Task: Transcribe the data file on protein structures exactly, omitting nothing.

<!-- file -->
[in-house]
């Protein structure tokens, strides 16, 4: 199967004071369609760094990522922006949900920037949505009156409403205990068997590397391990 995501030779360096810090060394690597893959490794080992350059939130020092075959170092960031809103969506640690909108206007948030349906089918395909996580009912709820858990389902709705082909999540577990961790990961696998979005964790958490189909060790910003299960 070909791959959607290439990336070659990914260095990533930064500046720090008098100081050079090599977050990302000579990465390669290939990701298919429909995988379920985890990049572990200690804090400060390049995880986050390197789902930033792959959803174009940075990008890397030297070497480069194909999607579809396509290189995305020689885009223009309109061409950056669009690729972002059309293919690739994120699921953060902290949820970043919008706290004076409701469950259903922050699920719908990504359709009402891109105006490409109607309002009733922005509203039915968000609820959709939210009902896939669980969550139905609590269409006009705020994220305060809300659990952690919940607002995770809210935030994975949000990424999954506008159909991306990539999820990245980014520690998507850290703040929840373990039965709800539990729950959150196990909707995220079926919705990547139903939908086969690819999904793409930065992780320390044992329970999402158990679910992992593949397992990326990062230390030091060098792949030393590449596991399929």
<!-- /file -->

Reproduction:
[in-house]
């Protein structure tokens, strides 16, 4: 199967004071369609760094990522922006949900920037949505009156409403205990068997590397391990 995501030779360096810090060394690597893959490794080992350059939130020092075959170092960031809103969506640690909108206007948030349906089918395909996580009912709820858990389902709705082909999540577990961790990961696998979005964790958490189909060790910003299960 070909791959959607290439990336070659990914260095990533930064500046720090008098100081050079090599977050990302000579990465390669290939990701298919429909995988379920985890990049572990200690804090400060390049995880986050390197789902930033792959959803174009940075990008890397030297070497480069194909999607579809396509290189995305020689885009223009309109061409950056669009690729972002059309293919690739994120699921953060902290949820970043919008706290004076409701469950259903922050699920719908990504359709009402891109105006490409109607309002009733922005509203039915968000609820959709939210009902896939669980969550139905609590269409006009705020994220305060809300659990952690919940607002995770809210935030994975949000990424999954506008159909991306990539999820990245980014520690998507850290703040929840373990039965709800539990729950959150196990909707995220079926919705990547139903939908086969690819999904793409930065992780320390044992329970999402158990679910992992593949397992990326990062230390030091060098792949030393590449596991399929």